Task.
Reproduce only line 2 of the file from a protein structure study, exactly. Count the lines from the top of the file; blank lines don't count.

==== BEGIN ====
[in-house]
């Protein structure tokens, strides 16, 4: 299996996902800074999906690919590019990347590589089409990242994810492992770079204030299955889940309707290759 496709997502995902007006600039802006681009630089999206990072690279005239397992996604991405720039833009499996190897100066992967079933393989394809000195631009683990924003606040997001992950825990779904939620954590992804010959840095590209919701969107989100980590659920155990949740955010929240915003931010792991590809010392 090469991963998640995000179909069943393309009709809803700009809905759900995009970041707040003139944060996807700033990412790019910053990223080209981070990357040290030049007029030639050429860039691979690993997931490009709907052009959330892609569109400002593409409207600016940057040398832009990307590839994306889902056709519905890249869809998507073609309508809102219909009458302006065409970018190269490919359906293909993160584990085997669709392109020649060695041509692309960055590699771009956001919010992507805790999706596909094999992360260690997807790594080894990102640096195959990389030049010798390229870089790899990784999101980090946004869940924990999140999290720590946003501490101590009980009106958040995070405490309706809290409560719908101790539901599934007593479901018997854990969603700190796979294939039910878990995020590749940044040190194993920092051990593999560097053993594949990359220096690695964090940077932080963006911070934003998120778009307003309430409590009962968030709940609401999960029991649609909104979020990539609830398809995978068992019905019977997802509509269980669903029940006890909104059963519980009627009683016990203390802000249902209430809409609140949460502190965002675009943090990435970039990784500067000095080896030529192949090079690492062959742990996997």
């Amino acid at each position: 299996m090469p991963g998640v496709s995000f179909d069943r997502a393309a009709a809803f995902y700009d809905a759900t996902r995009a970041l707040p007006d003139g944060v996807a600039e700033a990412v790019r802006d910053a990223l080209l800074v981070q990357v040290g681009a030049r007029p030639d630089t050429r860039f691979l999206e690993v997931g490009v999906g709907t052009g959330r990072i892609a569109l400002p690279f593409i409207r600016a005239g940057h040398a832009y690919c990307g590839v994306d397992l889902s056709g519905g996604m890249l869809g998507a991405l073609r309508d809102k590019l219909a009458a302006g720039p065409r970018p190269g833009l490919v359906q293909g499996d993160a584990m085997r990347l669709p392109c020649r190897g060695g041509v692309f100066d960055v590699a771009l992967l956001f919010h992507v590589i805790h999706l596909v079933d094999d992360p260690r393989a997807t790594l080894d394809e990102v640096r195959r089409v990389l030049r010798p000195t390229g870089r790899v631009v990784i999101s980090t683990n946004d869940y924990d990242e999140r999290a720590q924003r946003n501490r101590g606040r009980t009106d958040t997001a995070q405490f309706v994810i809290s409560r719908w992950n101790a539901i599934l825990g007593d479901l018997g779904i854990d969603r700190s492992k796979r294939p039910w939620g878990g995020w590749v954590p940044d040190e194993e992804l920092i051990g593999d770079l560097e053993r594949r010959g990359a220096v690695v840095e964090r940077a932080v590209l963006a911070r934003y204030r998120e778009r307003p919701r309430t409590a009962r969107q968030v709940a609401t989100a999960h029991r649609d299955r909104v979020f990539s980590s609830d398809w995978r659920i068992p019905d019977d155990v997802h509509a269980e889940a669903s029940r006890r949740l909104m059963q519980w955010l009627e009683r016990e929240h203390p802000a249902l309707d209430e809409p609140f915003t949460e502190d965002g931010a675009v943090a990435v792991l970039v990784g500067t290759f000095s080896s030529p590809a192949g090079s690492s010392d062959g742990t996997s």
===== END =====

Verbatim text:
């Protein structure tokens, strides 16, 4: 299996996902800074999906690919590019990347590589089409990242994810492992770079204030299955889940309707290759 496709997502995902007006600039802006681009630089999206990072690279005239397992996604991405720039833009499996190897100066992967079933393989394809000195631009683990924003606040997001992950825990779904939620954590992804010959840095590209919701969107989100980590659920155990949740955010929240915003931010792991590809010392 090469991963998640995000179909069943393309009709809803700009809905759900995009970041707040003139944060996807700033990412790019910053990223080209981070990357040290030049007029030639050429860039691979690993997931490009709907052009959330892609569109400002593409409207600016940057040398832009990307590839994306889902056709519905890249869809998507073609309508809102219909009458302006065409970018190269490919359906293909993160584990085997669709392109020649060695041509692309960055590699771009956001919010992507805790999706596909094999992360260690997807790594080894990102640096195959990389030049010798390229870089790899990784999101980090946004869940924990999140999290720590946003501490101590009980009106958040995070405490309706809290409560719908101790539901599934007593479901018997854990969603700190796979294939039910878990995020590749940044040190194993920092051990593999560097053993594949990359220096690695964090940077932080963006911070934003998120778009307003309430409590009962968030709940609401999960029991649609909104979020990539609830398809995978068992019905019977997802509509269980669903029940006890909104059963519980009627009683016990203390802000249902209430809409609140949460502190965002675009943090990435970039990784500067000095080896030529192949090079690492062959742990996997």